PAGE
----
La Criée Theatre, 1 April 2012
On 1 April 2012 the final event of a three-day conference – ‘La Guerre d'Algérie: 50 ans apres’ [The Algerian War: 50 years on] – took place at La Criée Theatre in Marseille. It was hosted by Maurice Szafran, who chaired a discussion between Bernard-Henri Lévy and Zohra Drif. In her opening address, Zohra Drif, a moujahida [female resistance fighter] of the Front de Libération Nationale (FLN) during the war of independence, introduced herself as a woman of Algerian, Maghrebi, Amazigh (Berber) and African origins, and of Arab-Islamic culture. Bernard-Henri Lévy – writer, philosopher, public intellectual, born in Algeria in 1948 – introduced himself as, above all, French. However, he also emphasized that he was the grandson of a Jewish shepherd from Tlemcen and in doing so seemed to implicitly declare an Algerian identity. Lévy's affective attachment and genealogical connection to Algeria are two factors that underlie an Algerian Jewish stake in the history and culture of the country beyond the question of juridical citizenship.
It is to France that the vast majority of Algeria's Jews went in the months prior to Algerian independence in 1962. And contemporary France has become an important site for a significant degree of Algerian Jewish- Muslim intellectual exchange and daily interaction. As with the positions adopted by Drif and Lévy, these forms of exchange are inflected by a broader politics relating to colonial historiography in France and in Algeria as well as transnational geopolitics – such as relations between Israel and Palestine and the ‘War on Terror’. These discourses shape relations between ‘Jews’ and ‘Arabs’ in France to some extent. The complex question of Jewish Algerianness cuts across these dichotomies in interesting ways and speaks to contemporary North African multiculturalism (particularly in France) as well as to the tensions around difference and the possibility of differing loyalties which came to the fore during the Algerian war of independence and have re-emerged as a result of events in Algeria between 1988 and 1999.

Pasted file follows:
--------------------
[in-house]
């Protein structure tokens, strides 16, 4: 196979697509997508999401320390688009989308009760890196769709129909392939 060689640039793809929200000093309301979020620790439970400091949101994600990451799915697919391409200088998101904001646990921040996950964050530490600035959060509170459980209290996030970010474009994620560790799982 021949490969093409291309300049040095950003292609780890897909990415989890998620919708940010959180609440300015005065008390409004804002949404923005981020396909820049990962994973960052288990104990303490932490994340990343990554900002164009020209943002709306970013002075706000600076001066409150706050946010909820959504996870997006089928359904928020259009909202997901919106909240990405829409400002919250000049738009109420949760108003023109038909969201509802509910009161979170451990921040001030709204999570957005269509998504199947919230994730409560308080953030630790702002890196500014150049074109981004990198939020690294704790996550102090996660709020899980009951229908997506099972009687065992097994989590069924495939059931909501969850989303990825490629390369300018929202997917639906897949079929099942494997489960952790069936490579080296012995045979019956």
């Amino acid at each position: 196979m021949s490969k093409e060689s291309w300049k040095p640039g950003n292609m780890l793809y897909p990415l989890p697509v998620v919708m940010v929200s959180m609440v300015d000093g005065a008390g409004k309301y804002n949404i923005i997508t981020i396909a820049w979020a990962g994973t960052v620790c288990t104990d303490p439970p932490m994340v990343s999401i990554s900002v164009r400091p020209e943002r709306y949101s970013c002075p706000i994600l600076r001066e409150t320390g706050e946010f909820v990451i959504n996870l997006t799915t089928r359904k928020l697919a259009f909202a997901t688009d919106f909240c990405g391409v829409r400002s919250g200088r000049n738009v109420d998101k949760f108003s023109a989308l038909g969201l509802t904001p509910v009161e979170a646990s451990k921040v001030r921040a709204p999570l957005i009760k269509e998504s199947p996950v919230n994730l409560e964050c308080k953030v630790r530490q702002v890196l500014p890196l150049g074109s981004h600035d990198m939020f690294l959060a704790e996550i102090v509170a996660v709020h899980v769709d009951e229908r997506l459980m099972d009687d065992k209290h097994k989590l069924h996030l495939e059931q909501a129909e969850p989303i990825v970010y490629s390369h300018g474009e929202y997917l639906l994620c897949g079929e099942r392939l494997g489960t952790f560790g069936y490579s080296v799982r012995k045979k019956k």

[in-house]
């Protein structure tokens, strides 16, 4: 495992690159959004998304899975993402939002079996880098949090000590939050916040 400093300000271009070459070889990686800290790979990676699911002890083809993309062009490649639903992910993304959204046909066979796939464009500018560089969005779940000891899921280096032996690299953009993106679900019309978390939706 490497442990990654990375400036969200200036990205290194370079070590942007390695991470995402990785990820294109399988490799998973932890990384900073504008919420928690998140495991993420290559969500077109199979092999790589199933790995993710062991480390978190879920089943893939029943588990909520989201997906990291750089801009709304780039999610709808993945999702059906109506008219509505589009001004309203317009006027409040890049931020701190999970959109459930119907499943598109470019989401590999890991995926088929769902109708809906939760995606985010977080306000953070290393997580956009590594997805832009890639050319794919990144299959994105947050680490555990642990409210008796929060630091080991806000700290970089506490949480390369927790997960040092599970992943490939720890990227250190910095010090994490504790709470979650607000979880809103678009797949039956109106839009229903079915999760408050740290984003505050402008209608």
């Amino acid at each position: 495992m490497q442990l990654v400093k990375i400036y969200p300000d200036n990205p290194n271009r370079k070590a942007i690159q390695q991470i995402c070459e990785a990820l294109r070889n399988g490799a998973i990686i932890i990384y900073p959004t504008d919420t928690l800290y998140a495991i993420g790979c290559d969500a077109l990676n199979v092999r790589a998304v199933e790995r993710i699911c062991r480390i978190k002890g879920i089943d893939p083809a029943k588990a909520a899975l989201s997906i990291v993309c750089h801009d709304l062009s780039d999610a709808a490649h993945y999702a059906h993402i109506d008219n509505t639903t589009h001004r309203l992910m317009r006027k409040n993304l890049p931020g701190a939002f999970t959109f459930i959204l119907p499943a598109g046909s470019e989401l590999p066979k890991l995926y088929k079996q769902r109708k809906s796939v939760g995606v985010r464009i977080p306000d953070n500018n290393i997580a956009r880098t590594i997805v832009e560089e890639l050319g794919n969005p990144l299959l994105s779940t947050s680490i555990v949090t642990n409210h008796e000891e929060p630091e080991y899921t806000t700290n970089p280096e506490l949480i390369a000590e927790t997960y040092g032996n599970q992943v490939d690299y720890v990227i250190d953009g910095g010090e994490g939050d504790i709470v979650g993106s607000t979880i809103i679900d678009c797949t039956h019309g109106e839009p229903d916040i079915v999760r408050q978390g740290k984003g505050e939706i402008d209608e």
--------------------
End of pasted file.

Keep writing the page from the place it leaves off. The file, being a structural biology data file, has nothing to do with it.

The debate between Zohra Drif and Bernard-Henri Lévy highlights the fraught nature of remembering Algeria in contemporary France and the memory of France in contemporary Algeria, what these occlude and how they render Jewish identification with Algeria complex. Whether consciously or not, Drif's list of self-describing adjectives corresponds to an exclusively Muslim definition of Algerian identity.